Elinor Ostrom was the first woman to win the Nobel Prize in economics. She has been at the forefront of New Institutional Economics and Public Choice revolutions, discovering surprising ways in which communities around the world have succeed in solving difficult collective problems. She first rose to prominence by studying the police in metropolitan areas in the United States, and showing that, contrary to the prevailing view at the time, community policing and smaller departments worked better than centralized and large police departments. Together with her husband, Vincent, they have set up the Bloomington Workshop in Political Theory and Policy Analysis, which has grown into a global network of scholars and practitioners. Throughout her career, she was interested in studying ecological problems, and understanding how people manage communal properties. Her most famous discovery is that communities often find ingenious ways of escaping the “tragedy of the commons”. Analysing a wide-variety of successes and failures, and working together with many other scholars, she was able to uncover a series of institutional “design principles”: a set of criteria which, if followed, societies are more likely to be productive and resilient to shocks. Some of her most important theoretical insights, about polycentricity and institutional evolution, arose from this synthesizing effort. Furthermore, this led her to develop a framework for the study of the relationship between societies and their natural environment which brought institutional insights into the field of environmental studies.
Introduction: The idea of self-governance as the foundation to institutional analysis and development / 1. Against Gargantua: The study of local public economies / 2. Polycentricity: The art and science of association / 3. Escaping the tragedy of the commons: The concept of property and the varieties of self-governing arrangements / 4. Resilience: Understanding the institutional capacity to cope with shocks and other challenges / 5. Hamilton’s dilemma: Can societies establish good governments by reflection and choice? / Conclusion: Elinor Ostrom as a role model for social scientists
Vlad Tarko is Assistant Professor in the Department of Economics, Dickinson College, USA.
[T]he book presents, in a systematic way, an excellent and easy-to-read exposition of the Ostroms’ approach to social science.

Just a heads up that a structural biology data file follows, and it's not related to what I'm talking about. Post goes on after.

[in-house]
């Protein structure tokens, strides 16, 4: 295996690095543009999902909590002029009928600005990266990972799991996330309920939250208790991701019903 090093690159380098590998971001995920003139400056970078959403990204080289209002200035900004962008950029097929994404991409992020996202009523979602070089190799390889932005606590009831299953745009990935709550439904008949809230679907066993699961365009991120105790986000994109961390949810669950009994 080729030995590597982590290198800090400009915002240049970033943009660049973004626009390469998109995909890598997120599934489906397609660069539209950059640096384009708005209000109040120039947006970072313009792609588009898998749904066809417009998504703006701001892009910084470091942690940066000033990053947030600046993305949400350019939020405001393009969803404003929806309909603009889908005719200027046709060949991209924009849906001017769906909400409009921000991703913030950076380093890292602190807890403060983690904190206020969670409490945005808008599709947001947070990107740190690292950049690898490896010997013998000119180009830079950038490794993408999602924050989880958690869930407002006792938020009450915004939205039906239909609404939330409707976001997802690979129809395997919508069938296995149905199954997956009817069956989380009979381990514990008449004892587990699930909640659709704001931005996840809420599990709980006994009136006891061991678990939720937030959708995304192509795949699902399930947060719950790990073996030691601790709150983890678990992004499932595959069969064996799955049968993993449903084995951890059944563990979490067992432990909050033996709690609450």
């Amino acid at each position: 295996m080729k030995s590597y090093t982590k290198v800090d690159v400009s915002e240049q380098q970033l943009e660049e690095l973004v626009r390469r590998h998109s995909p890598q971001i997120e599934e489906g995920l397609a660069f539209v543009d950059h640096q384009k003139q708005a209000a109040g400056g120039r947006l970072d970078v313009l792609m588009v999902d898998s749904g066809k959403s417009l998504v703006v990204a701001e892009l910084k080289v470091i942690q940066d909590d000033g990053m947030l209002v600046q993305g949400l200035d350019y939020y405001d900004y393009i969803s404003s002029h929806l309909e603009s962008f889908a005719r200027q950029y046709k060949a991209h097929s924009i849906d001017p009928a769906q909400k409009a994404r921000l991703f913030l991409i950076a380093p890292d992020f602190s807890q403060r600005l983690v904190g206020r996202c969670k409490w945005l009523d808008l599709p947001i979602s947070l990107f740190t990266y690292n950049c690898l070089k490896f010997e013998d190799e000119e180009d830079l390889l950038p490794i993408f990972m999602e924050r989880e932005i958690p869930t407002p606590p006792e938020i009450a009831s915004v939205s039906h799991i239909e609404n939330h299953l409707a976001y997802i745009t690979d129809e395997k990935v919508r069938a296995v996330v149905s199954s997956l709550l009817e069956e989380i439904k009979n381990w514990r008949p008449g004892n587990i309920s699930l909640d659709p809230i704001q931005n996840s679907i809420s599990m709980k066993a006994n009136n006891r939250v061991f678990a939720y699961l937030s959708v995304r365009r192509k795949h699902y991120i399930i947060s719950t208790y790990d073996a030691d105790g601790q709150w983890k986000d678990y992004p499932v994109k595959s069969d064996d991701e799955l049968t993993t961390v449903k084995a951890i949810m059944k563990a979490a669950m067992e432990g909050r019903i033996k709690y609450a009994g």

Tarko’s concise intellectual biography of Elinor Ostrom provides readers with an authoritative account of the Bloomington School and is a masterful work of political economy in its own right. The fields of economics, political science, and philosophy would be far better off if Ostrom’s insights were more widely understood, and this book should help to make that happen.
This is a masterful account of Ostrom's work. An inspiring synthesis, of an inspiring intellectual life.
Tarko does an outstanding job capturing the breadth and depth of Lin’s work to produce a course in the New Institutional Economics, as well as an intellectual history of Lin, Vincent and the many scholars associated with the Workshop in Political theory and Policy Analysis at Indiana University.
Vlad Tarko has written more than an intellectual biography of one of the most influential social scientists of her generation. His book is at the same time an insightful introduction and a nuanced interpretation of a fascinating research program with significant applied-level implications.
Vlad Tarko's book adds a valuable perspective on the ideas and work of Elinor Ostrom plus that of Vincent Ostrom and the Bloomington Workshop they established. The extent of their influence, and the reasons for it, come through clearly in these pages. It will be useful for readers looking for an introduction to Elinor's work, and enjoyable for readers who are already familiar with it.
Vald Tarko has provided a brilliant overview of what Lin Ostrom often referred to as her and Vincent's "polycentric journey". Along the way she studied local public economies, the wrestling with common-pool resources throughout the world, and the complexity of economic development. Her enduring research legacy is to be found in both her multiple methodologies approach to studying institutional diversity, and the conclusions she drew on the possibility and sustainability of self-governing democratic societies. Tarko's book is a must read not only to those who want to learn about Elinor Ostrom and her contributions, but to all students of political economy.